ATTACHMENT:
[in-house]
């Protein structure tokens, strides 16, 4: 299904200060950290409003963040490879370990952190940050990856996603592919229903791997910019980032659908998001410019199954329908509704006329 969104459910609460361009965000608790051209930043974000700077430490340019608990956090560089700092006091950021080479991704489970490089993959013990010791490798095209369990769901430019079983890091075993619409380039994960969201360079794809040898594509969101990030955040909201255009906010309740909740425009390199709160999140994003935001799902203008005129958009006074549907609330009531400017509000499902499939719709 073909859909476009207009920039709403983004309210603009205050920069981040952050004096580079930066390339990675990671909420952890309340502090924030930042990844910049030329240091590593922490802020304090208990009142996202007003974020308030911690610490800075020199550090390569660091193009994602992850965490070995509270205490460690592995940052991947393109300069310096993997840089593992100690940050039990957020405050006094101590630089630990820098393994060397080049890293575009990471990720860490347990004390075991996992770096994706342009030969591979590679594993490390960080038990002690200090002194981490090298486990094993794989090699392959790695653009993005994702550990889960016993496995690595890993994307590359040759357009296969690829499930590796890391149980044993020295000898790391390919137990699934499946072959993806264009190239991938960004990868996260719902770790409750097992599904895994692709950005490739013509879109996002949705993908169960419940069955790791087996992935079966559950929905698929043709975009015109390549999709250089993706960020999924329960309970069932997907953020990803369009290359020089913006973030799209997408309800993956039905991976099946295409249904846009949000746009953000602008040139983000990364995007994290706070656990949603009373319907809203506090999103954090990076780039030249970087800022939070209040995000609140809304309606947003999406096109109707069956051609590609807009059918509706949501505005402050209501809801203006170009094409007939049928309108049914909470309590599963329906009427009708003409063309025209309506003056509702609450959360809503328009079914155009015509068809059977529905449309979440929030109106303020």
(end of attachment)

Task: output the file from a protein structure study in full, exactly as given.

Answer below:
[in-house]
């Protein structure tokens, strides 16, 4: 299904200060950290409003963040490879370990952190940050990856996603592919229903791997910019980032659908998001410019199954329908509704006329 969104459910609460361009965000608790051209930043974000700077430490340019608990956090560089700092006091950021080479991704489970490089993959013990010791490798095209369990769901430019079983890091075993619409380039994960969201360079794809040898594509969101990030955040909201255009906010309740909740425009390199709160999140994003935001799902203008005129958009006074549907609330009531400017509000499902499939719709 073909859909476009207009920039709403983004309210603009205050920069981040952050004096580079930066390339990675990671909420952890309340502090924030930042990844910049030329240091590593922490802020304090208990009142996202007003974020308030911690610490800075020199550090390569660091193009994602992850965490070995509270205490460690592995940052991947393109300069310096993997840089593992100690940050039990957020405050006094101590630089630990820098393994060397080049890293575009990471990720860490347990004390075991996992770096994706342009030969591979590679594993490390960080038990002690200090002194981490090298486990094993794989090699392959790695653009993005994702550990889960016993496995690595890993994307590359040759357009296969690829499930590796890391149980044993020295000898790391390919137990699934499946072959993806264009190239991938960004990868996260719902770790409750097992599904895994692709950005490739013509879109996002949705993908169960419940069955790791087996992935079966559950929905698929043709975009015109390549999709250089993706960020999924329960309970069932997907953020990803369009290359020089913006973030799209997408309800993956039905991976099946295409249904846009949000746009953000602008040139983000990364995007994290706070656990949603009373319907809203506090999103954090990076780039030249970087800022939070209040995000609140809304309606947003999406096109109707069956051609590609807009059918509706949501505005402050209501809801203006170009094409007939049928309108049914909470309590599963329906009427009708003409063309025209309506003056509702609450959360809503328009079914155009015509068809059977529905449309979440929030109106303020």